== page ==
In August 1950, the Australian government announced plans to acquire a new class of anti-submarine warfare frigates, based on the British Type 12M (or Rothesay class) frigate design. Originally six were planned, with construction to be split between Cockatoo Island Dockyard in Sydney and Williamstown Naval Dockyard in Melbourne, but only four were approved. The first two ships, Parramatta and Yarra, were based directly on the Rothesay class, with changes to fire control system, air warning radar, and habitability to meet RAN operating conditions. The second pair, Stuart and Derwent, were modified to carry a variable-depth sonar over the stern. Although originally classified as frigates, the ships' designation was later changed to destroyer escort.
In 1964, the aircraft carrier Melbourne collided with the destroyer Voyager, resulting in the destroyer's sinking. In order to replace the lost capability, the Australian government ordered another two River class ships, Swan and Torrens. Unlike the previous four, the new ships were based on the more advanced Type 12I (or Leander class) design.
The ships had a displacement of 2,150 tons at standard load and 2,700 tons at full load. They were 370 ft. (113m) long, had a beam of 41 ft. (12.5m), and a draught of 13 ft. (3.9 m). Propulsion was provided by two double-reduction gearded turbines, which supplied 30,000 shaft horsepower (22,000 kW) to two propeller shafts, allowing the vessels to reach 30 knots (56 km/h; 35 mph). Maximum range was 3,400 nautical miles (6,300 km; 3,900 mi) at 12 knots (22 km/h; 14 mph). The ship's company consisted of 250 personnel.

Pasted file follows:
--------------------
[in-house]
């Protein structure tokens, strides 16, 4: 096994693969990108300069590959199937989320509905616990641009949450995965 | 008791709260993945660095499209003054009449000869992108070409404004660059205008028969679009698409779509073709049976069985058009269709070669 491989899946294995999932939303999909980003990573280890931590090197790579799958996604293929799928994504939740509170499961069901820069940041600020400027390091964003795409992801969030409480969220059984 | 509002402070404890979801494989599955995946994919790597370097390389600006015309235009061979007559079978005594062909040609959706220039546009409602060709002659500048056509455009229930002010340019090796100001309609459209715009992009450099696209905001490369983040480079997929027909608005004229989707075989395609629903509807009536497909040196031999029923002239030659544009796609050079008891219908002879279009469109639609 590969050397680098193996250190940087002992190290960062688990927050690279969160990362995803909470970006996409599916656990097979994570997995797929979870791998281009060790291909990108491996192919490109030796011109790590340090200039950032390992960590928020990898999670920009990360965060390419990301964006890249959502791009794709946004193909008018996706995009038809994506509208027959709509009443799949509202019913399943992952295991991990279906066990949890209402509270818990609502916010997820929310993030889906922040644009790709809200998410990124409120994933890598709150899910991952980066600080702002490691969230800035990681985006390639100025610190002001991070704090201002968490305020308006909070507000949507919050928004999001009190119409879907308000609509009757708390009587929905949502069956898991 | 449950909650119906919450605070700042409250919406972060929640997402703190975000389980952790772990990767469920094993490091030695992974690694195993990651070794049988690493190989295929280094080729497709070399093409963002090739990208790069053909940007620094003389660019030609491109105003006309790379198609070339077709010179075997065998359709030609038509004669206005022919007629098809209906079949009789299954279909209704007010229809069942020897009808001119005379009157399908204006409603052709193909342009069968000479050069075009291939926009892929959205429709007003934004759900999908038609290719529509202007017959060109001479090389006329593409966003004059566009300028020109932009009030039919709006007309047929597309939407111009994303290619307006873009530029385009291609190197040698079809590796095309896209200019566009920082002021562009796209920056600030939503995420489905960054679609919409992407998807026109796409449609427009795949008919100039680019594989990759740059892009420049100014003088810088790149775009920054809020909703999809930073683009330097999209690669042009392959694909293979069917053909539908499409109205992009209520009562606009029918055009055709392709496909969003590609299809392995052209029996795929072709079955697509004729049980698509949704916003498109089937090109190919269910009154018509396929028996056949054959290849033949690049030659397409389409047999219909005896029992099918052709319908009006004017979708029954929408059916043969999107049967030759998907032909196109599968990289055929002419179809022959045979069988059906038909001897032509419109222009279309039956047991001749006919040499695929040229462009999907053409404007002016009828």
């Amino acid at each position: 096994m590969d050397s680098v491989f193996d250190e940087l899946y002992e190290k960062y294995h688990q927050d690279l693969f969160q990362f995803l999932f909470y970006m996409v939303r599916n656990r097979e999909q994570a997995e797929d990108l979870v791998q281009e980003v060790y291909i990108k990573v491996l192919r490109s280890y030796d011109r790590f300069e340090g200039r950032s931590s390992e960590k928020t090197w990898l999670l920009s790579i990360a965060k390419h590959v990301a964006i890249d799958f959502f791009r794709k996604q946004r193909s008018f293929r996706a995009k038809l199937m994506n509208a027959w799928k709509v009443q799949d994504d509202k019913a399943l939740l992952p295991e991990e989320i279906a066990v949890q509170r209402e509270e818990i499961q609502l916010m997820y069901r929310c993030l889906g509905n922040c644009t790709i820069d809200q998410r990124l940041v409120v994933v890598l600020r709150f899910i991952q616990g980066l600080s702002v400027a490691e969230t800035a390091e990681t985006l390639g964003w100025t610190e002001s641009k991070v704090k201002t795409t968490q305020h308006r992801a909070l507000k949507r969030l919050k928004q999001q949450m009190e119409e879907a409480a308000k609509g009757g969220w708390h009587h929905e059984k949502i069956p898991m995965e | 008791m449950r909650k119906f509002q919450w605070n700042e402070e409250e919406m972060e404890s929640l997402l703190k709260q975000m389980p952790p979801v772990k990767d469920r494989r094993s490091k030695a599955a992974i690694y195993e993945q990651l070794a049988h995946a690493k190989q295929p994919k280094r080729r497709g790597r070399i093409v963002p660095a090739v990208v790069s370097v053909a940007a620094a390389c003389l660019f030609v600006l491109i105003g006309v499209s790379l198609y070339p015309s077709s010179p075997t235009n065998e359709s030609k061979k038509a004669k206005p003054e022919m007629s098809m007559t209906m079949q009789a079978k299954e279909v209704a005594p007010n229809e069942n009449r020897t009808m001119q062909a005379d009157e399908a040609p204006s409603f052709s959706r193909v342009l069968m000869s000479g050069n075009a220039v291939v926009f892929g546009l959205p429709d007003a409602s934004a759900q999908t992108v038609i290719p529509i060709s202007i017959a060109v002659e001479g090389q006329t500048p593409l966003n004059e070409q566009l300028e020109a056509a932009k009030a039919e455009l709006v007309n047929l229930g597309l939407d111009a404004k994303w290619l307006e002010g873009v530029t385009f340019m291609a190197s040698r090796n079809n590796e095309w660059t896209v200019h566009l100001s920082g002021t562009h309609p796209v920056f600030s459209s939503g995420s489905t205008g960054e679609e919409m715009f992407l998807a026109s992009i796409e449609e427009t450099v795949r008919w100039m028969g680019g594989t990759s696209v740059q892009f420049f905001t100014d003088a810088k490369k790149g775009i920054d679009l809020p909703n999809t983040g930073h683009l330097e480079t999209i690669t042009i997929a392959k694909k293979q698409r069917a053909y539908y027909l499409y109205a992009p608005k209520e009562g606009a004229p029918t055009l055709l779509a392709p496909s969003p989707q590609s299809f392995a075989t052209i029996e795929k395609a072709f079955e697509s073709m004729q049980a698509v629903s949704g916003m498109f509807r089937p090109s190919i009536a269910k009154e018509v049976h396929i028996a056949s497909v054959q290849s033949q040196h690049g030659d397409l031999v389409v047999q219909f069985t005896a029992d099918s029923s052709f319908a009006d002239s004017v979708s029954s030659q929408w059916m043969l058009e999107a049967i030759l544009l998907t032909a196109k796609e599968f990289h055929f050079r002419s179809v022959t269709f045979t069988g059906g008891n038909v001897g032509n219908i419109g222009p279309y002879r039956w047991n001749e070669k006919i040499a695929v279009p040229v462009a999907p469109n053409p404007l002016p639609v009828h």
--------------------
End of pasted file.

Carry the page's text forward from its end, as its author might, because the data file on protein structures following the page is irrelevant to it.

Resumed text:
Weapons fit for the first four ships at commissioning consisted of two 4.5 inch Mark 6 guns in a single twin turret, two 40 mm Boforss in a twin mount, and two Limbo anti-submarine mortars. During the 1960s, a quadruple Sea Cat anti-aircraft missile launcher was fitted in place of the Bofors, and one of the Limbo mortars was removed in favour of an Ikara missile launcher. Stuart was the first RAN ship fitted with Ikara, and Derwent the first to carry Sea Cat. In the early 1990s, the missile systems were removed from all active Rivers, with an Army RBS 70 unit available for use if required.